Jacob left Beersheba, and went toward Haran. He came to the place and stayed there that night, because the sun had set. Taking one of the stones of the place, he put it under his head and lay down in that place to sleep. And he dreamed that there was a ladder set up on the earth, and the top of it reached to heaven; and behold, the angels of God were ascending and descending on it! And behold, the Lord stood above it and said, "I am the Lord, the God of Abraham your father and the God of Isaac; the land on which you lie I will give to you and to your descendants; and your descendants shall be like the dust of the earth, and you shall spread abroad to the west and to the east and to the north and to the south; and by you and your descendants shall all the families of the earth bless themselves. Behold, I am with you and will keep you wherever you go, and will bring you back to this land; for I will not leave you until I have done that of which I have spoken to you." Then Jacob awoke from his sleep and said, "Surely the Lord is in this place; and I did not know it." And he was afraid, and said, "This is none other than the house of God, and this is the gate of heaven."
I first talked about Jacob's Ladder after season 3's "Further Instructions," because when Locke goes into the tent and has his Boone-accompanied hallucination, there is a mise-en-scene of Locke in his wheelchair at the base of the escalators that looks a lot like Jacob's Ladder:
In this scene, Locke is at the bottom, like Jacob. We don't see any angels ascending or descending, but in the scenes before it, we'd seen people travelling up and down the escalator in the background. Locke falls out of his wheelchair and ascends the escalator with a lot of effort, and ends up at the top.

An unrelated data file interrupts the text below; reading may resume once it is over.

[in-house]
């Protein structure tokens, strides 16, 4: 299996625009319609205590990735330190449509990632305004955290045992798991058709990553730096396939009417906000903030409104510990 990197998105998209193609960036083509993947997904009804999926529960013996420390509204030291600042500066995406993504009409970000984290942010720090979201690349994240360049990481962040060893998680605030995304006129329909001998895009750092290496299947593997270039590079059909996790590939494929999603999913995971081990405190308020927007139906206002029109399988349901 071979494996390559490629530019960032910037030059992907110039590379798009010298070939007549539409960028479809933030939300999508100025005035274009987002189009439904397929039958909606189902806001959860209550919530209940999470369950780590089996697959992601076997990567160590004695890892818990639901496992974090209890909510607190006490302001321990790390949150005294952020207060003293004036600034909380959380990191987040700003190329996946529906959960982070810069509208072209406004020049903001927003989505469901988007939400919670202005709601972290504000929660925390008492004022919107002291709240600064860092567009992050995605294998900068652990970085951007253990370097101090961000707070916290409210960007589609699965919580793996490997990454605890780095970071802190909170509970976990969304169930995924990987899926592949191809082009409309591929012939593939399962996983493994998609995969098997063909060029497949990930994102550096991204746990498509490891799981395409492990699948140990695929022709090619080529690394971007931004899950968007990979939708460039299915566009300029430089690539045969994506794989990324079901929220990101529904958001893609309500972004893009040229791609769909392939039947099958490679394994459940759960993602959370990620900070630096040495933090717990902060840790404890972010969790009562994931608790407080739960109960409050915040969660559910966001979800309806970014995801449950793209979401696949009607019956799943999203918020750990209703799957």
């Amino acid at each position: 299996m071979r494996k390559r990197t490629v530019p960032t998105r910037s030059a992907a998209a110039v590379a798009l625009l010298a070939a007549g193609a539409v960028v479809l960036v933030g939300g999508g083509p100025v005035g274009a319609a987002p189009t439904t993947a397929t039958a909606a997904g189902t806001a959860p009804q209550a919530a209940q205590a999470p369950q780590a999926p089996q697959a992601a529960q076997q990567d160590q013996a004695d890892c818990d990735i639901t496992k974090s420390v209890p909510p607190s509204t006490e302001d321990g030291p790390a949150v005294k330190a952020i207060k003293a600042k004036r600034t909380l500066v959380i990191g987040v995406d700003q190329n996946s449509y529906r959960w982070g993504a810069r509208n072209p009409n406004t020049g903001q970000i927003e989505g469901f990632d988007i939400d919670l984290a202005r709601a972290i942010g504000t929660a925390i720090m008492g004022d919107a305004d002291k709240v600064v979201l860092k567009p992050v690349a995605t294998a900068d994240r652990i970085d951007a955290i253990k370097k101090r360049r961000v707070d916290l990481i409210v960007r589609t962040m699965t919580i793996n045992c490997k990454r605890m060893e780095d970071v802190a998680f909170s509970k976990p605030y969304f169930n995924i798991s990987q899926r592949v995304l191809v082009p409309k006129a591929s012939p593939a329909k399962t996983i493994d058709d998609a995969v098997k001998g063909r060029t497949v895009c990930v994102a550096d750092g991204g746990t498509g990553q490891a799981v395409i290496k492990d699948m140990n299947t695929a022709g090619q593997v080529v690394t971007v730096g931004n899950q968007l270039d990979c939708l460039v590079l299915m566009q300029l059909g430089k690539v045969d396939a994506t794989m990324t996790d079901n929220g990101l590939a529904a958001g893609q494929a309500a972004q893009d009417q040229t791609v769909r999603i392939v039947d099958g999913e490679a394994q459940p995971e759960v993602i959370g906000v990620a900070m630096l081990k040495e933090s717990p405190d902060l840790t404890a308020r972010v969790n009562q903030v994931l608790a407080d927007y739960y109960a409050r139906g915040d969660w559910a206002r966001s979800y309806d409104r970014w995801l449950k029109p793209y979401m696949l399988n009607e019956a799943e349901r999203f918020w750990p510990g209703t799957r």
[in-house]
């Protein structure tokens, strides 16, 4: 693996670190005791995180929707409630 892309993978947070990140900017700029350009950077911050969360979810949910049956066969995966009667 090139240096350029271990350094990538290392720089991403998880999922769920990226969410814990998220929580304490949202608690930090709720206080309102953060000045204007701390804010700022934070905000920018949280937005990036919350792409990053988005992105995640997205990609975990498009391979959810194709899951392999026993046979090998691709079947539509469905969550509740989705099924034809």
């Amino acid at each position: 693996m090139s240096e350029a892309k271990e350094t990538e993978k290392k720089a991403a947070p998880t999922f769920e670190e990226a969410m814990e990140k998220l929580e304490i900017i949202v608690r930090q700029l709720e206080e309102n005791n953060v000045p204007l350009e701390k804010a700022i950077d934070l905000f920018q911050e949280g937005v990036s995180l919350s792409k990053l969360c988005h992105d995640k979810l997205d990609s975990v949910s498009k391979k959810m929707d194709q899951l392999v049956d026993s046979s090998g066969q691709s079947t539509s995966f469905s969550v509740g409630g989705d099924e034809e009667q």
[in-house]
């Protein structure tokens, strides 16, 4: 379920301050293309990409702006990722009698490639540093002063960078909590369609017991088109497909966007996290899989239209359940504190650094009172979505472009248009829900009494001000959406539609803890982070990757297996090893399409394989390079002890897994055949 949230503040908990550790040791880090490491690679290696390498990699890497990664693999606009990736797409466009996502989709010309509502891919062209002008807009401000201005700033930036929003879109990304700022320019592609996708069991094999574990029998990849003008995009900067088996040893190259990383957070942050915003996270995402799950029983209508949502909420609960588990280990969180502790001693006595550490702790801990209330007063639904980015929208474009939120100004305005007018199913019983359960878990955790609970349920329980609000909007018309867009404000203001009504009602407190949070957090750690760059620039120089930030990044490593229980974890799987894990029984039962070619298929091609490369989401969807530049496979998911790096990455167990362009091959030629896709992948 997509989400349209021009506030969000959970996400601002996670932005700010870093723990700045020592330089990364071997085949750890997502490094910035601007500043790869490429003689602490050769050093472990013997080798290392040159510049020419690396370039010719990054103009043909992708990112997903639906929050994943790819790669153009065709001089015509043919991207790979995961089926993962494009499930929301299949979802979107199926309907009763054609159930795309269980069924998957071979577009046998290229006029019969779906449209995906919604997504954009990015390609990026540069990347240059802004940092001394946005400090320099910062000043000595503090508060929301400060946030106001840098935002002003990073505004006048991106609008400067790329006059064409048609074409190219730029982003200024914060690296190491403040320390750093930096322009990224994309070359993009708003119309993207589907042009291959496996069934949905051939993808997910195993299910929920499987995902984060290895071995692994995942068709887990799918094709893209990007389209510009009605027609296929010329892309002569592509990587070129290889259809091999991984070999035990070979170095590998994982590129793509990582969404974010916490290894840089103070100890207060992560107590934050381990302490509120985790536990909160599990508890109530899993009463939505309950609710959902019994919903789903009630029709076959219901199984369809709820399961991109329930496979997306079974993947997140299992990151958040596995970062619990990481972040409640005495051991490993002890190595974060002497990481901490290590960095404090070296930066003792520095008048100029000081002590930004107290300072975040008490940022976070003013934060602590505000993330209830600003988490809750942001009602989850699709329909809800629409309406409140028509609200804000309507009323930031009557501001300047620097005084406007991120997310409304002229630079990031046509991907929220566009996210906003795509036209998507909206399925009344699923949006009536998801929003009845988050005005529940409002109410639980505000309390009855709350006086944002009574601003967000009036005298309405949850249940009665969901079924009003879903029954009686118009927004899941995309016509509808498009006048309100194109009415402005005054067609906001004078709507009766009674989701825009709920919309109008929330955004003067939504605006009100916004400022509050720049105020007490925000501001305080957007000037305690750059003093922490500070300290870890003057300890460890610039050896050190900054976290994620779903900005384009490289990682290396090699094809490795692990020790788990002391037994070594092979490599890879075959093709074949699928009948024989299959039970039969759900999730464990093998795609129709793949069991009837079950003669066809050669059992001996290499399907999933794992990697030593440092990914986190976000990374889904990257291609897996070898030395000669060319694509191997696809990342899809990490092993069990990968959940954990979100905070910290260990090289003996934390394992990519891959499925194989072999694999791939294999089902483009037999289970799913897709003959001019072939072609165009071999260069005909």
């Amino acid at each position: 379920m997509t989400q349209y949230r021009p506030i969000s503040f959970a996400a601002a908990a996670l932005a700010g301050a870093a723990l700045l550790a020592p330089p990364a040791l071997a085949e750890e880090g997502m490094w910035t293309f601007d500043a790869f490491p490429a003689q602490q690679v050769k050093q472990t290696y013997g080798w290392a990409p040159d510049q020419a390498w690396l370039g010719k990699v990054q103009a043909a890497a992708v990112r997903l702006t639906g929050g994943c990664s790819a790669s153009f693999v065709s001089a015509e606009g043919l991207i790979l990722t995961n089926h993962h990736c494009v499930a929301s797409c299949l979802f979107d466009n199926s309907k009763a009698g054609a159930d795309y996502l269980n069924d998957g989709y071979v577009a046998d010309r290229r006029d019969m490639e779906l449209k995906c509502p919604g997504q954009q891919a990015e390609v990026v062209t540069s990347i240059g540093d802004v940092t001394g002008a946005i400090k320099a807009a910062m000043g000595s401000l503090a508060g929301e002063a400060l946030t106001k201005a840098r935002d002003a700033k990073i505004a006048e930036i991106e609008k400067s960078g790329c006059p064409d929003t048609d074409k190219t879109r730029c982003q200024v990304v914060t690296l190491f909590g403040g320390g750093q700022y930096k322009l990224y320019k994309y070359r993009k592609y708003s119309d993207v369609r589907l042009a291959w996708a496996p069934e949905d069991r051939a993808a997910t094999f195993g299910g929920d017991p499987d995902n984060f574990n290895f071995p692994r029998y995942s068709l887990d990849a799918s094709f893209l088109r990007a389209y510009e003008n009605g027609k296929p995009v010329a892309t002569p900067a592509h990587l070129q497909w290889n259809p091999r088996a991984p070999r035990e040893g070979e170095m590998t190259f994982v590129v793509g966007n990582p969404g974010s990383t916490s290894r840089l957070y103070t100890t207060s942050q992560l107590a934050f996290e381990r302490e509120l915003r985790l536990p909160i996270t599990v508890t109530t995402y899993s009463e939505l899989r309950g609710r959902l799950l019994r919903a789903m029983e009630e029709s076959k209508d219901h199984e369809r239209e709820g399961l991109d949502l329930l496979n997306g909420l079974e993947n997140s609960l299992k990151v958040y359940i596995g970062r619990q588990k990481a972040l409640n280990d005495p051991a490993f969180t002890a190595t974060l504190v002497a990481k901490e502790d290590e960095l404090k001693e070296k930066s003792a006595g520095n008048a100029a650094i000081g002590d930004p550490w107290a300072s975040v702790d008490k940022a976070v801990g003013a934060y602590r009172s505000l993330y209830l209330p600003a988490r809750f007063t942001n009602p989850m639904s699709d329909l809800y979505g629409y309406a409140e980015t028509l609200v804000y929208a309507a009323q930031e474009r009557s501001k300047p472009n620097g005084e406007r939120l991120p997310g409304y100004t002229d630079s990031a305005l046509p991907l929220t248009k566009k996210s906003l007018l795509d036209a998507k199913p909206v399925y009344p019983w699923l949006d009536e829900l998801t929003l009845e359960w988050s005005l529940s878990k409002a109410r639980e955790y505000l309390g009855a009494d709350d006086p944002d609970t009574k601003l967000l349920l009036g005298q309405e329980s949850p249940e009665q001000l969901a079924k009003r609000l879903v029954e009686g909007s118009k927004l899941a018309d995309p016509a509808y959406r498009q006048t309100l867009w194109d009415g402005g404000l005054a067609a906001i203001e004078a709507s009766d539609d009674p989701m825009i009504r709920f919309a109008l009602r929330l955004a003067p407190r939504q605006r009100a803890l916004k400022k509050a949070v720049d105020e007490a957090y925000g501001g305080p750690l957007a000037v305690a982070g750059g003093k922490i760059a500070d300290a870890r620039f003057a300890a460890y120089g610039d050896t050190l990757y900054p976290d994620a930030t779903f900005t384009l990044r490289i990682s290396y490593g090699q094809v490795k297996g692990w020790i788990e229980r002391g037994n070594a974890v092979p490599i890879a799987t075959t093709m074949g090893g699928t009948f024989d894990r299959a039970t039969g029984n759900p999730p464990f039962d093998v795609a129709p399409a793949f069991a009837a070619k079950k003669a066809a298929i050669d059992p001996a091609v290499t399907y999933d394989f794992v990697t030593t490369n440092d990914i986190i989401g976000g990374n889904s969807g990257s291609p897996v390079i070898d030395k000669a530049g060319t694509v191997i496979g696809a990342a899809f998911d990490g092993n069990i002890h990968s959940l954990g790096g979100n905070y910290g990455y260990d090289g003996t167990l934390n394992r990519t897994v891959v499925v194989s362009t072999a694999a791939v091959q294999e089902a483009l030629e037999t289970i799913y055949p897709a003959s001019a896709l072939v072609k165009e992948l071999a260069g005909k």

Later, in the season 4 episode, "Cabin Fever," we get the image again, after Abaddon has taken Locke from his physio appointment and is wheeling him back to his room. He leaves him at the top of the stairs for a moment, and we get the switched mise-en-scene:
Now Locke is at the top, in the position of God, and the only place to go is down, to the Earth. So it's interesting that years later, Locke's body is being used for Esau's long con, in an effort to kill Jacob. Locke found himself in the position of the biblical Jacob, then the biblical God, and now he's neither. Has he descended to Heaven (or to Hell) after death?
You can comment on the Jacob's Ladder material below, or go check out my fuller post on "The Incident" here.